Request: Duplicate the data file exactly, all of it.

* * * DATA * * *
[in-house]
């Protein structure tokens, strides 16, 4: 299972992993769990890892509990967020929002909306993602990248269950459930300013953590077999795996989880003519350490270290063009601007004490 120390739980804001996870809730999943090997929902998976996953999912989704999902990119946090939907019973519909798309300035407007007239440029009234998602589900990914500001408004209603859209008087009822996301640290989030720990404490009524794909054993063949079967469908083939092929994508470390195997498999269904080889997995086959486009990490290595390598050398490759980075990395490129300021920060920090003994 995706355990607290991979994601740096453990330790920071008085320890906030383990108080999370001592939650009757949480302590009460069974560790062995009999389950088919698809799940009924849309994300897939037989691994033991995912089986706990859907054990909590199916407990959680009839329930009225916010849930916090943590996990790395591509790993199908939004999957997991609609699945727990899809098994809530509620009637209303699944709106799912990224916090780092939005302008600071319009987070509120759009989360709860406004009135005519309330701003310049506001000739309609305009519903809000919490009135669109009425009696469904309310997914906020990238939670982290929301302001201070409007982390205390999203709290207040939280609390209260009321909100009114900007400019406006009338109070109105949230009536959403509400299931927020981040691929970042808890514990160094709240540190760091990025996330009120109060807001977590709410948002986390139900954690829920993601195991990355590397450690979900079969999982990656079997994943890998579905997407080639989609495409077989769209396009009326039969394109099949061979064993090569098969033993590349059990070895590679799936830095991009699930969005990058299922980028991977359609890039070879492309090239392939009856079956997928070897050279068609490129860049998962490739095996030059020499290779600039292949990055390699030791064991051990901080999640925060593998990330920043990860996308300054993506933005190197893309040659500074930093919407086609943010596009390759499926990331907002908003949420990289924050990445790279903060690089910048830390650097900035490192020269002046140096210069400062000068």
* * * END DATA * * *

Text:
[in-house]
């Protein structure tokens, strides 16, 4: 299972992993769990890892509990967020929002909306993602990248269950459930300013953590077999795996989880003519350490270290063009601007004490 120390739980804001996870809730999943090997929902998976996953999912989704999902990119946090939907019973519909798309300035407007007239440029009234998602589900990914500001408004209603859209008087009822996301640290989030720990404490009524794909054993063949079967469908083939092929994508470390195997498999269904080889997995086959486009990490290595390598050398490759980075990395490129300021920060920090003994 995706355990607290991979994601740096453990330790920071008085320890906030383990108080999370001592939650009757949480302590009460069974560790062995009999389950088919698809799940009924849309994300897939037989691994033991995912089986706990859907054990909590199916407990959680009839329930009225916010849930916090943590996990790395591509790993199908939004999957997991609609699945727990899809098994809530509620009637209303699944709106799912990224916090780092939005302008600071319009987070509120759009989360709860406004009135005519309330701003310049506001000739309609305009519903809000919490009135669109009425009696469904309310997914906020990238939670982290929301302001201070409007982390205390999203709290207040939280609390209260009321909100009114900007400019406006009338109070109105949230009536959403509400299931927020981040691929970042808890514990160094709240540190760091990025996330009120109060807001977590709410948002986390139900954690829920993601195991990355590397450690979900079969999982990656079997994943890998579905997407080639989609495409077989769209396009009326039969394109099949061979064993090569098969033993590349059990070895590679799936830095991009699930969005990058299922980028991977359609890039070879492309090239392939009856079956997928070897050279068609490129860049998962490739095996030059020499290779600039292949990055390699030791064991051990901080999640925060593998990330920043990860996308300054993506933005190197893309040659500074930093919407086609943010596009390759499926990331907002908003949420990289924050990445790279903060690089910048830390650097900035490192020269002046140096210069400062000068």